Hatton renews boxing license, could continue his career – News
By Scott Gilfoid: Former International Boxing Federation light welterweight champion Ricky Hatton (45-2, 32 KO’s) has reportedly renewed his boxing license for some reason. Hatton, 31, hasn’t seen action since being flattened a year ago in the 2nd round by Manny Pacquiao in May 2009. Hatton has a million opportunities for big money fights since that day. In an article at the Dailystar.co.uk, Hatton said “I haven’t announced my retirement. Floyd Mayweather Jr. was retired for nearly two years not long ago and he made a successful comeback. It is only 14 months for me. I have renewed my boxing license again with the British Boxing Board of Control in case I decide to box on. I have an open mind really, but promoting is keeping me busy.”
It’s not a good sign that Hatton will be coming back any time soon, if at all, when he’s not able to make up his mind. It takes a lot of desire and determination to train and compete in the sport of boxing, and Hatton sounds iffy about coming back. Unless he changes his mind and gets that “hunger” for the sport back, he’ll likely stay out of the ring. Hatton says it’s only been 14 months, and that’s true. However, before he realizes it, another 14 months will pass by and it will be likely far too late for Hatton to comeback and succeed. Hatton mentioned Mayweather as an example of fighter that took two years off and came back successfully. However, Hatton isn’t Mayweather. Floyd was able to do it because of his extraordinary hand speed and boxing skills.
Hatton doesn’t have those things to fall back on. He’s the kind of fighter that has succeeded in the past by mugging fighters on the inside. For Hatton to do that, he needs to be in tremendous physical shape, otherwise he’s going to get pounded again like he was by both Mayweather and Pacquiao. Mayweather also didn’t let himself go the same way that Hatton did with excessive drinking and eating. Hatton has ballooned up in weight since his loss to Pacquiao, and it’s going to be really hard on his body when/if he ever decides to try and burn that sludge off. Mayweather had more discipline and didn’t eat and drink himself out of shape during his two years off from boxing. Because of that, it was easy for Mayweather to train and get in shape to succeed in his comeback.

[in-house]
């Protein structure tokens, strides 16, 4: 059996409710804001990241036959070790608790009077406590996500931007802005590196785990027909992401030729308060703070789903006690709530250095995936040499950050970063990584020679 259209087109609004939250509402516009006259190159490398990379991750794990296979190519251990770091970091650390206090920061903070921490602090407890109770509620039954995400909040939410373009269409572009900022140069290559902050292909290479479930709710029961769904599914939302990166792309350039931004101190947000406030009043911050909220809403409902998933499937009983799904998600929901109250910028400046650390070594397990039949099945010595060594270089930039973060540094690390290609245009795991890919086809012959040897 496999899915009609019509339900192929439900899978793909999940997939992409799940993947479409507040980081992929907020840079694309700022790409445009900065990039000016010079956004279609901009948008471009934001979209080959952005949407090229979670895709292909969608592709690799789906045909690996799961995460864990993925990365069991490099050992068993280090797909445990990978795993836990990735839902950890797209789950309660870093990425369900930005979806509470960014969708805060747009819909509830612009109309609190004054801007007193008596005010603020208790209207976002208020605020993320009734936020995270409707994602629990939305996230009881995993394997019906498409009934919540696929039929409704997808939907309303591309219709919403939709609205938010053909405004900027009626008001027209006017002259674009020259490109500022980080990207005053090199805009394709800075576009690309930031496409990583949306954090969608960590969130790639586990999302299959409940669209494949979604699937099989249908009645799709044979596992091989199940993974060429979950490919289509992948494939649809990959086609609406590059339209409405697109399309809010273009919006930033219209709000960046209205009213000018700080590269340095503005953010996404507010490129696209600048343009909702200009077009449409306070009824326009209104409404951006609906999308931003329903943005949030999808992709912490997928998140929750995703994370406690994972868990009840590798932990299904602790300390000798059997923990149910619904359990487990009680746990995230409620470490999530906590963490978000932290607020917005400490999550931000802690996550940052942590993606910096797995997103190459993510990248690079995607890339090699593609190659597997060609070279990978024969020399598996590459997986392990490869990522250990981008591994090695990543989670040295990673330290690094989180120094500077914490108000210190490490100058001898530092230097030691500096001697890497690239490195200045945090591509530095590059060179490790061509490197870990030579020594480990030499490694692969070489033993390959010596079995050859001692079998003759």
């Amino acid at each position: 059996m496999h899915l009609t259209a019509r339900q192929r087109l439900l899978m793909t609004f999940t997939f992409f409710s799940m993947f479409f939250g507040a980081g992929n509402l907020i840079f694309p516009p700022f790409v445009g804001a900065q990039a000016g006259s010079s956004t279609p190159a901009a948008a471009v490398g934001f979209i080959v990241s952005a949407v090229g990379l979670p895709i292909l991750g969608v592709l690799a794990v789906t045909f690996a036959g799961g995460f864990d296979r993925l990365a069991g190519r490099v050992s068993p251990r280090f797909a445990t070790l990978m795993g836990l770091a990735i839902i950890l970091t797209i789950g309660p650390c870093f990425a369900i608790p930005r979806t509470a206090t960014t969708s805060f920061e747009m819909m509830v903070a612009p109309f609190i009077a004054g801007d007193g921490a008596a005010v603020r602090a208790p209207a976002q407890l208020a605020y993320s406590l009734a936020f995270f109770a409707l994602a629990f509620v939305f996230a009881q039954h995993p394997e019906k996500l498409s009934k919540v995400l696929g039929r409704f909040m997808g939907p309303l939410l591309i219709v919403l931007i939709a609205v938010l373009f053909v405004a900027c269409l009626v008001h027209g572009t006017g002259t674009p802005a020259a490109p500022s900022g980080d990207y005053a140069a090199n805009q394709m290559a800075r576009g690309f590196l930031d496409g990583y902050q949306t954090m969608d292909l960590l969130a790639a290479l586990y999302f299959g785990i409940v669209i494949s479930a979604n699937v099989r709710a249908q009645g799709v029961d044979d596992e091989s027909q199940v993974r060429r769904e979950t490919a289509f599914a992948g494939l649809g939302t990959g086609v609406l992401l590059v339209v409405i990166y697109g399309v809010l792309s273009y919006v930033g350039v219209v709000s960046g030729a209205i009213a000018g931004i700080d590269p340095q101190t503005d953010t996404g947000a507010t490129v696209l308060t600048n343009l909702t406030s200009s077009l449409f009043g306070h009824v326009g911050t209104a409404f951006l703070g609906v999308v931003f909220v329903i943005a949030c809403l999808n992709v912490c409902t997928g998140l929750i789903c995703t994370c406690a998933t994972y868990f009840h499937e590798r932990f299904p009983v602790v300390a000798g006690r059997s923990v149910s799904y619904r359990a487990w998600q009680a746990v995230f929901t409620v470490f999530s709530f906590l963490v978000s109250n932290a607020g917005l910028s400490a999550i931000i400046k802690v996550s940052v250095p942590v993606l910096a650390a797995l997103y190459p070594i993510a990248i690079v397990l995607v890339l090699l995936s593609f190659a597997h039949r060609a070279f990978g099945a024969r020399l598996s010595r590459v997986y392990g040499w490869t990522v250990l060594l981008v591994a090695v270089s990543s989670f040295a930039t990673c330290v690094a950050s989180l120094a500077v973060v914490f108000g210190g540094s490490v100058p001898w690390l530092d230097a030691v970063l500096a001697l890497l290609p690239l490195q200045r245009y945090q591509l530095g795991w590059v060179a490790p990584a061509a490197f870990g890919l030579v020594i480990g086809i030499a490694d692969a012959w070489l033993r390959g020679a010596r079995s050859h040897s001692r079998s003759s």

Hatton says “I’d like to bow out like [Kostya] Tszyu did in an absolute war of a fight, a wonderful fight with great sportsmanship.”
Hatton’s fight with an old 36-year-old, weight drained and rusty Tszyu in 2005 was far from a sportsmanship-like event, from what I saw of the fight. The referee for the event, which took place in Hatton’s home city of Manchester, England, pretty much let Hatton get away with a lot of wrestling and holding on the inside. Besides the wrestling and holding from Hatton, he did a lot of fouling as well. It was not an ideal way for Tszyu to end his career. Hatton might see it as a fond memory, since he won the fight, but I kind of doubt that Tszyu thought of it as a “wonderful fight.” When Hatton wasn’t all over Tszyu, smothering him with wrestling, Tszyu was clobbering Hatton when his hands were free. Any time there was space between the two fighters, Tszyu was getting the better of Hatton. It was only when Hatton was wrestling and smothering on the inside that he was doing well.
In looking back at that fight, I thought Hatton should have been penalized countless times and disqualified for the holding, wrestling and fouls. Had the fight taken place in the United States where holding and wrestling aren’t usually permitted, I think Tszyu would have won that fight. As it is, the fight was very close at the time of the stoppage. This was Hatton in his prime and Tszyu at the end of his career.